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Common mistakes on multilingual websites and how to avoid them.


Thanks to globalisation, selling products and services abroad has become relatively straight forward and offers enormous opportunities for businesses of all sizes. But how can you be sure that your foreign audience will click that buy button or fill in that contact form? We’ve put together a list of the most common mistakes that people make when developing an online presence overseas.

  1. Not localising your website

A large percentage of consumers will only buy products and services available in their own language (42% according to the Common Sense Advisory), while even more said that the ability to obtain information in their own language is more important than price (56% according to the same report). That’s a huge number of potential customers lost before they’ve even had a chance to appreciate your product. So, if you want to reach a specific audience, don’t assume that they’ll speak your language.

  • Using machine translation

Marketing is all about perception and trust. As such, poorly written web copy will put people off your brand instantly. Despite gigantic advances in machine translation, it still lacks the kind of creativity and cultural awareness that only comes with professional human translation. Indeed, a relatively small investment in a professional service will ensure that your website copy is well-written and SEO friendly.

  • Implementing the hreflang attribute incorrectly

The hreflang attribute tells Google which language a webpage is written in. This helps Google direct the user to the right page based on their history and location, indexes your site correctly and stops Google penalising you for having duplicate content. For example, if you have localised content in British English, Canadian English and Australian English, the hreflang attribute will tell Google that these pages are, in fact, destined for three different locales:

<link rel=”alternate” href=”example.com” hreflang=”en-uk” />

<link rel=”alternate” href=”example.com” hreflang=”en-au” />

<link rel=”alternate” href=”example.com” hreflang=”en-ca” />

Given the high number of websites that have hreflang mistakes (75% according to SEMrush), it’s well worth taking the time to ensure that these attributes are correct.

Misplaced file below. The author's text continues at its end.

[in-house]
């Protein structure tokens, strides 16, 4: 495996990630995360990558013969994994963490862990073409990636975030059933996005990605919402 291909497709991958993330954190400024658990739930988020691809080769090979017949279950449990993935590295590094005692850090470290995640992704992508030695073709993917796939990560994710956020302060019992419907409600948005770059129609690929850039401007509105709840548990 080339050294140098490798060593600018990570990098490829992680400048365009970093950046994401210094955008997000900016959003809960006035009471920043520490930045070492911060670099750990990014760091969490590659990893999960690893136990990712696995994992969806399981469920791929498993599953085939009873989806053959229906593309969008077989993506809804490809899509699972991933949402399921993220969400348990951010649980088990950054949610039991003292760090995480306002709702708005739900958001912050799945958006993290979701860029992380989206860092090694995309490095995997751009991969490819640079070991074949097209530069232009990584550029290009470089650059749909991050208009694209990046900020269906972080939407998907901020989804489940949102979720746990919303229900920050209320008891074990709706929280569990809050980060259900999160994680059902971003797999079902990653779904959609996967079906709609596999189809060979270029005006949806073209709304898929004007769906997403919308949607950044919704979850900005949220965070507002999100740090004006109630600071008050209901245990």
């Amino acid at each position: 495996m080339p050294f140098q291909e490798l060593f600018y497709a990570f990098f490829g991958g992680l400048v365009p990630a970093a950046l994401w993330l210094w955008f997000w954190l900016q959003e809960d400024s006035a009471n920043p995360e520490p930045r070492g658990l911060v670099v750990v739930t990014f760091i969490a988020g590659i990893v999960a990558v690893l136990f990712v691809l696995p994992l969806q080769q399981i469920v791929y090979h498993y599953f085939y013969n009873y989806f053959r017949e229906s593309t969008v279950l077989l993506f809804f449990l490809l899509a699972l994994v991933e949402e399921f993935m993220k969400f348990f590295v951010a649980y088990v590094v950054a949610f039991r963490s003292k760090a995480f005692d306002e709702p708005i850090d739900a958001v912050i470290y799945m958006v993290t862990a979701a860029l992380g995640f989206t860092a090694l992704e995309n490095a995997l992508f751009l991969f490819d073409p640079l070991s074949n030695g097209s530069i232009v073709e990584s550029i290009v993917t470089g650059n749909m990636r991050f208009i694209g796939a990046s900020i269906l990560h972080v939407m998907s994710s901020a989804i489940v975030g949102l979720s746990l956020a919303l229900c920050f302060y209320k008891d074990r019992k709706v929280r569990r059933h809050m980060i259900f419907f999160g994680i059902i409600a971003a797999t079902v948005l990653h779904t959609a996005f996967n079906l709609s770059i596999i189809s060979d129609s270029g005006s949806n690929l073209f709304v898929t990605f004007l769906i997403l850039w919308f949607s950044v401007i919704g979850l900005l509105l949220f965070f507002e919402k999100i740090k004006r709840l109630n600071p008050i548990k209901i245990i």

• Choosing the wrong language selector position

Make sure that you’re your language options are clearly visible and where they would normally be for your target audience. There are several options available to you, depending on which languages you have available.

It is not uncommon for large websites with numerous language options to have a pop-up asking the user which version of the site they would like to navigate when they enter the website. This avoids making an assumption about the person’s preferences, which can irritate some people.

Alternatively, you can place a dropdown menu, flag or icon in the top right-hand corner (particularly for LTR websites, or in the top-left for RTL websites). Some sites, like Facebook, prefer to have their language options in the footer.

  • Using flags as a language selector

When localising a website, it’s helpful to remember that flags symbolise countries, not languages. While this may not seem like such a big deal, some people will look for their own country’s flag, but this may not be visible. Take Spanish for example. There are twenty countries that speak the Spanish language, and only one Spanish flag. Using the language code (i.e. EN, ES, FR etc.) or word (Spanish, English, French etc.) will make the website easier to navigate and is less likely to cause offense.

  • Lacking cultural awareness

You’ve spent time and money localising your website, yet you’re not getting the returns you’d hoped for. It could be because your images and other website elements are not culturally sensitive. For example, if you have an Arabic version of your website, make sure that the people in your images are appropriately dressed. Colour psychology also plays an important part here, given the varying depth of meaning that colours play in different cultures. In Western cultures, for example, the colour green means luck, freshness, spring and environmental awareness, while in Indonesia has traditionally been forbidden, and in the Middle East it represents fertility, luck and wealth. The only real way to do this right is by researching your target culture.

  • Getting the layout wrong

In addition to having well written copy, your website design will also have a major impact on the decision of site visitors, even sub-consciously. Harvard Business School professor Gerald Zaltman says that 95% of our purchase decisions take place in the subconscious mind. Make sure your content is organised in a way that offers your target audience the optimal user experience.

Keytext provides translation and multilingual copywriting services for those that want to communicate clearly in any language. Feel free to contact us for a free, no-obligation quote.

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